Archive for the ‘stanley kubrick’ Tag

A Gaye Daye (Day 40)

a-clockwork-orange-graphic design

I’m writing this post in the grounds of University College London (of which one of my forebears was a founder – I found out earlier this year whilst researching my family tree online) – opposite Birkbeck College where my dad got his PhD (having arrived in London from Leipzig in 1938). It’s a nice spot to write, with its air of bookishness and naively optimistic youth.

Day 40 was centred at BAFTA where I am No. 26 member of the Interactive branch. I don’t really use it often enough as a pied-a-terre. Maybe because it’s so close to Hatchards (est. 1797) which always costs me money. I went in there for a browse between meetings and came away with a signed copy of Colm Toibin’s The Testament of Mary. As I looked around the enticing book displays, the sheer volume of material published, the wonderful variety of subjects, I oscillated between: I can do this – No I can’t – I can do this…

My first meeting was a last minute addition through Alfie Dennen (who I’ll interview for the contemporary/digital strand of the book) with a TV producer from CCTV in China. I gave him a few ideas to help with a series he’s doing on European cities (London, Paris, Berlin).

As he was leaving he got to meet my interviewee who had just returned from a long stint in China as voice coach for Nicholas Cage on his current movie. Gaye Brown acted under Joan Littlewood at the Theatre Royal Stratford East as well as touring with Oh What a Lovely War around Britain. She was in Kubrick’s A Clockwork Orange as well as in some classic TV from On The Buses to The Goodies. She also worked in The Establishment, Peter Cook’s club in Soho, alongside Jason Monet, grandson of Claude and the person my youngest brother was named after. She’s the first person other than my mum (who was at art school with him) I’ve ever heard mention that name.

Chatting to Gaye was a delight – story after charming story of acting in the 60s and 70s in particular, and of hanging out in London during that era, all framed by a rich mix of a life.

The rest of the afternoon involved reverting back to the Advertising world and tapping away on Paul Arden as the autumn sun raked along Piccadilly.

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Spirit of SEX (Day 34)

Dr Pixie in run up to Health Freaks TX

Dr Pixie in run up to Health Freaks TX

I’m writing this one from BBC Media Centre while getting ready for tonight’s broadcast of Health Freaks, a new series I have been working on, the only Channel 4 work I have carried in to my sabbatical.

Malcolm McLaren hanging out on the King's Road

Malcolm McLaren hanging out on the King’s Road

I have spent most of the afternoon writing happily away outside a cafe on the King’s Road, Chelsea within spitting distance of Malcolm McLaren and Vivienne Westwood’s SEX shop. May the spirit of Punk rub off on me. I’m writing away at the Paul Arden chapter and in his contrariness is at least something of punk appeal. In a distinctly non- punk vein, for mid-October a remarkably mild afternoon which I thoroughly enjoyed sitting out in.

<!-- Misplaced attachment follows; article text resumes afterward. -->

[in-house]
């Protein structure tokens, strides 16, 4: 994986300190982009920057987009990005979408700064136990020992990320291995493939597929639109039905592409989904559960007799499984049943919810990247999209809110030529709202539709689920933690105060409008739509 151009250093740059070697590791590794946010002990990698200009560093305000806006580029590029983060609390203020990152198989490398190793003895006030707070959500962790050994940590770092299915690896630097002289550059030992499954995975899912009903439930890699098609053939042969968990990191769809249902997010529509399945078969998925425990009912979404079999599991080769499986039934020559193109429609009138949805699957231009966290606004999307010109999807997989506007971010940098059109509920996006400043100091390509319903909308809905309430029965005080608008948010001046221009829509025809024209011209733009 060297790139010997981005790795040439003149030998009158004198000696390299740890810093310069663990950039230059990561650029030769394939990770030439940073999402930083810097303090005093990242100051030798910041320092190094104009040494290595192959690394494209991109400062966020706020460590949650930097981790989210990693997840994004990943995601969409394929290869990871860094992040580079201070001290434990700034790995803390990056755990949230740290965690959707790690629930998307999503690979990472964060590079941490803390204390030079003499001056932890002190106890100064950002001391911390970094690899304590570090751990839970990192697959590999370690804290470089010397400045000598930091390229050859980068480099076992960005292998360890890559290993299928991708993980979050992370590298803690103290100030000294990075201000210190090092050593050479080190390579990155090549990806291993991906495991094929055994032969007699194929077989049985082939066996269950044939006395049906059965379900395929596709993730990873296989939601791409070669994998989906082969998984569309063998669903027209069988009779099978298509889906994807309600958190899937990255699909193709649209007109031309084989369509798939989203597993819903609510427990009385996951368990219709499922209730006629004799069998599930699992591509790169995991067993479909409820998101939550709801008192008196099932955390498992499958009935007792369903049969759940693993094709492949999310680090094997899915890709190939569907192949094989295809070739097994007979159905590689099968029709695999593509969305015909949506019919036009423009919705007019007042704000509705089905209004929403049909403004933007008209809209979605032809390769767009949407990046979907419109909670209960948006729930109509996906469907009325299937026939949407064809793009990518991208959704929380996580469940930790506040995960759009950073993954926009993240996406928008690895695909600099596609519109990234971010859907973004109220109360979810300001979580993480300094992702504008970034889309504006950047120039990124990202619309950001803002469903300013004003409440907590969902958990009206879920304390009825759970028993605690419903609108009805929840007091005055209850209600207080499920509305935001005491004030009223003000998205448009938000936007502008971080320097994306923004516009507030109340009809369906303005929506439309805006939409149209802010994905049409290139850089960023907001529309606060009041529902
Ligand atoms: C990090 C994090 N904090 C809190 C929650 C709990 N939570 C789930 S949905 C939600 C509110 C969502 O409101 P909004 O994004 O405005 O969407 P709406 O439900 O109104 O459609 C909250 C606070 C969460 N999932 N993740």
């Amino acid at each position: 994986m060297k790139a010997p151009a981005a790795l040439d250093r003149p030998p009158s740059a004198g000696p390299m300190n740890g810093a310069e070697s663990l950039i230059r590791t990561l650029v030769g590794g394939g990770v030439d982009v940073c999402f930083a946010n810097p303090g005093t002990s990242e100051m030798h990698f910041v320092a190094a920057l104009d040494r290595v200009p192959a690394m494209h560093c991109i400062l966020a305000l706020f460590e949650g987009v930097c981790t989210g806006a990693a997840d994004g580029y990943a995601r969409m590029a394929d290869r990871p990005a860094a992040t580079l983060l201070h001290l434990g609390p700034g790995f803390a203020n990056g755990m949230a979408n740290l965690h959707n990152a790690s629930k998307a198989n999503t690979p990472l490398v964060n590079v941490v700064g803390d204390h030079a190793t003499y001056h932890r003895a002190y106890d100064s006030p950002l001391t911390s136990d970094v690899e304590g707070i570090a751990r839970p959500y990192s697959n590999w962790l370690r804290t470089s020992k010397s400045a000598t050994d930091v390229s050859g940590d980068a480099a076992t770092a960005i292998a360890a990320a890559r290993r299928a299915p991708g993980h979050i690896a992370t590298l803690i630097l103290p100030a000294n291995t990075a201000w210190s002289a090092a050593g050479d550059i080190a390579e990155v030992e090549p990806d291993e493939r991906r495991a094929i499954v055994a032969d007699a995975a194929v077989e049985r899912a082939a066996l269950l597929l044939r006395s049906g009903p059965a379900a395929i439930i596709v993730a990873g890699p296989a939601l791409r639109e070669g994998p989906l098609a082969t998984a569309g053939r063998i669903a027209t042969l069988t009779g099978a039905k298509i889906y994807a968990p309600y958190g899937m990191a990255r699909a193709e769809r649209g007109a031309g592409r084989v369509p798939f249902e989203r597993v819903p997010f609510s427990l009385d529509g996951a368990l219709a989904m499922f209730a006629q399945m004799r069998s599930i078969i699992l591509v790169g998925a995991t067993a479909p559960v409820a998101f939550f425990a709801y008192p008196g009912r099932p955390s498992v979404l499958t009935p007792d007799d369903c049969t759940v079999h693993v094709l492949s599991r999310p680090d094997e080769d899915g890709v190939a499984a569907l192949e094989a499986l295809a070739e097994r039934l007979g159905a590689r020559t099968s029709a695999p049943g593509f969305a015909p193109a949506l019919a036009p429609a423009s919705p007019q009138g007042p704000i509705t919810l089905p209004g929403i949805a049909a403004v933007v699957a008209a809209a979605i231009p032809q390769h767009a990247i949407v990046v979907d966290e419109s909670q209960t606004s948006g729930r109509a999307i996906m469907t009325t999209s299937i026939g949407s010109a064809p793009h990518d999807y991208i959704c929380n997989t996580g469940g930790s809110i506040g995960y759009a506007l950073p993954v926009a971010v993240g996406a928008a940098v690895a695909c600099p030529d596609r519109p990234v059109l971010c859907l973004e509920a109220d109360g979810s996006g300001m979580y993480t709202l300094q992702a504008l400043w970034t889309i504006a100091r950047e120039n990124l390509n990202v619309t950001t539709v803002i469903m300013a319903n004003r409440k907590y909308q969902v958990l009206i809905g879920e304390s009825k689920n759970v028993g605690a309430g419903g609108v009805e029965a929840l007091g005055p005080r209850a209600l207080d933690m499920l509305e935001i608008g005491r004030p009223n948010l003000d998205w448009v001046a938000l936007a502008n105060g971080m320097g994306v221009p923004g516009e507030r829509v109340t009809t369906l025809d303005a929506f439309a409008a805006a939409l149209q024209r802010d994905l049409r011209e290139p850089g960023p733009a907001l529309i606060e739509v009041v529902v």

Prior to my writing burst, I was round the corner at The Chelsea Arts Club interviewing an advertising photographers’ agent, David Lambert, who worked with Paul Arden from 1974. As I walked into the club I saw a notice on the board announcing the death of Carolyn Cassady, who had been a member – reminding me of my lesson from Carolyn: strike while the iron’s hot when it comes to interviews.

While sitting outside the cafe at the Bluebird I organised a meeting with actress Gaye Brown who, apart from working with Joan Littlewood, was in Kubrick’s A Clockwork Orange (in that magical year, 1971).

David was very generous with his time and stories, and seemed to be enjoying recalling these tales which linked one to another as he hauled them up from the 70s and 80s. He stars in my opening emblematic scene in the Advertising chapter so it was good to get the story direct from him. The version I’ve already written is very accurate it turns out, I just got one extra telling detail from the from-the-horse’s mouth version as well as the chance to compare notes on what it actually means.

The Chelsea Arts Club was a strange affair on a weekday afternoon. Some ladies who lunch, some ageing types with no pressing need to work, the ubiquitous newspaper reader. It felt full of heritage with people on the past chairmen list like Whistler, Philip Wilson Steer and John Lavery but I didn’t recognise any of the last decade’s lot and only Sir Chris Powell was known to me on the current officials photo- board. Not the friendliest place I’ve ever been – CAC? we’ll leave the jury out on that.

As I walked back down Old Church Street Adrian Dunbar rang to confirm arrangements for tomorrow’s trip back to the Littlewood archives. He wanted to bring Janet Behan with, Brendan’s niece (author of Brendan at the Chelsea), but the times wouldn’t work out so that will have to be a separate visit. These little chains of connection are fascinating and the root of the excitement of the project – as well as the very essence of Creativity.

Chelsea Arts Club (aka CAC) in more colourful times

Chelsea Arts Club (aka CAC) in more colourful times

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